Merge Objective-C static library into Swift (using mosquitto)

Sam Wang
Sam Wang
Nov 19, 2014 · 4 min read

Swift is an awesome language, it’s safe, it’s simple and easy learning, but sometimes we still need to use the existed project which written in Objective-C previously, how should we do at this moment?

That’s take the project I created for mosquitto client as an example. (

Mosquitto & MQTT

“MQTT is a machine-to-machine (M2M)/”Internet of Things” connectivity protocol. It was designed as an extremely lightweight publish/subscribe messaging transport. It is useful for connections with remote locations where a small code footprint is required and/or network bandwidth is at a premium.”

MQTT is a milestone of The Internet of Things (IoT), with MQTT, you can create an instant message App, communicate with terminal devices, Home automation, etc… MQTT’s subscribe/publish mechanism which saves the network traffic and power, not like traditional Socket (persistent connection), MQTT using ping to detect the client and transmit message when existed.

Mosquitto is an open source (BSD licensed) message broker that implements the MQ Telemetry Transport protocol versions 3.1 and 3.1.1., with Mosquitto, developers can easily establish the environment on their computers/servers.

Install Mosquitto

There are many ways to install mosquitto on your computer, in this article I use MacOS, so I will install it through “brew install mosquitto”, you can follow the Binary Installation instruction here:

After installation complete, you will see there is an executable “mosquitto” on /usr/local/Cellar/mosquitto/(version)/sbin, execute it:

mosquitto will use default configuration and bind with port 1883 as a MQTT broker.

Build libmosquitto

Download the project from my github and build, you will have three headers and one static library(universal build already has all architectures of iOS CPU), these contains the main function of mosquitto client, we have to import it into our Swift project.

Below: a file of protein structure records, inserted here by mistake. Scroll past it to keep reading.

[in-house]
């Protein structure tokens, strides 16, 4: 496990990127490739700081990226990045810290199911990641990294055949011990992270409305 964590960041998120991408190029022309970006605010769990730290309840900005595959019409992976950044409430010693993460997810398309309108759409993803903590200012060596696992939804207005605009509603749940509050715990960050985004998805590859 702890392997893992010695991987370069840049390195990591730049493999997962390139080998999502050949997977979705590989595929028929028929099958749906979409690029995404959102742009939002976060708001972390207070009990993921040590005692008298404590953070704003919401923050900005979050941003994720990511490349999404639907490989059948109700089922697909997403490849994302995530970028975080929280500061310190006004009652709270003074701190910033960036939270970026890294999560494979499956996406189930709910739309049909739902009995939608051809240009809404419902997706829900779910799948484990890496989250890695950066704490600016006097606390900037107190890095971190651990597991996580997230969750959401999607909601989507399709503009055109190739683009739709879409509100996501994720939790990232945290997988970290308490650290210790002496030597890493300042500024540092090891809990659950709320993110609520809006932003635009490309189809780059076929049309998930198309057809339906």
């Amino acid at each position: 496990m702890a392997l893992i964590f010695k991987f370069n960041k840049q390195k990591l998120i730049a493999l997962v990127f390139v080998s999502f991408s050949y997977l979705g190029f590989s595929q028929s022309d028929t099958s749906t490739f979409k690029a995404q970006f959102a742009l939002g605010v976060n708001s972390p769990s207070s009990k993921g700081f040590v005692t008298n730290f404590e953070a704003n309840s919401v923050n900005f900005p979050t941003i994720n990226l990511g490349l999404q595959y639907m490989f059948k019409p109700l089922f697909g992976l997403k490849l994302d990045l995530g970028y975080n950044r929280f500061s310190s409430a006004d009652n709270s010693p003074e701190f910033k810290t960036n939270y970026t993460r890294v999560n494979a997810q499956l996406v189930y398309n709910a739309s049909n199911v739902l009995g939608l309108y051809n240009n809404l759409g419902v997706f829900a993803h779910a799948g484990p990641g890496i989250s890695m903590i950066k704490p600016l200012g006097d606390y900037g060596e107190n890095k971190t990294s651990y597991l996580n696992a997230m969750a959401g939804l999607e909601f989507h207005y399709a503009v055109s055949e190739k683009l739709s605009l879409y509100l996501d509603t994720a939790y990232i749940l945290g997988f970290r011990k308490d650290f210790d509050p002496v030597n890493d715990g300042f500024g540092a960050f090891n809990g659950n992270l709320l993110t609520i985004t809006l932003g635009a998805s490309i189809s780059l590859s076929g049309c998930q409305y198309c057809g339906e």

Bridging Header

In WWDC 2014 tutorial video session, we understand that Swift code can be embed into Objective-c project, and Objective-c can also include with Swift project.

Reference from above picture, we realized the bridge header is needed, there are three headers for libmosquitto right now, MosquittoClient.h, MosquittoMessage.h and mosquitto.h, and I am going to bridge them into Mosquitto-Bridging-Header.h (File->New->File->Header file)

Next we are going to make sure the Build Phases contains above headers in our Swift project.

In Build Settings, add bridging header file location into Swift Compiler

Code Implementation

After all settings are done, let’s create a instance of MosquittoClient:

See! this sample use MosquittoClient without import anything. Bridging header helps to transform Objective-c into Swift format, even if the delegate.

If we implemented the MosquittoClientDelegate, press “esc” to list the candidate of functions and you can see all delegate methods in Swift format.

Alright, now is the time to complete the code, create MosquittoClient with certain ID, set connection target to on port 1883 (these parameters depends on your MQTT broker environment), then connect().

Then, in didConnect callback, we subscribe certain topic(“sample”) if connect success.

After launch on simulator or actual iPhone/iPad, you can see the connection established information from terminal or Xcode debug console.

Next we use mosquito_pub to publish message with certain topic.

./mosquitto_pub -t “sample” -m “hello swift” -q 1

App can received message from callback

didReceiveMessage, msg=hello swift


This tutorial shows how to reuse the Objective-c code/library with Swift project, Apple doesn’t want developer to abandon the Objective-c project at all, and you don’t have to rewrite all things, just use bridge header to achieve your goal.

Swift Programming

The Swift Programming Language

    Sam Wang

    Written by

    Sam Wang

    Engineer, Guitarist, Music Lover

    Swift Programming

    The Swift Programming Language

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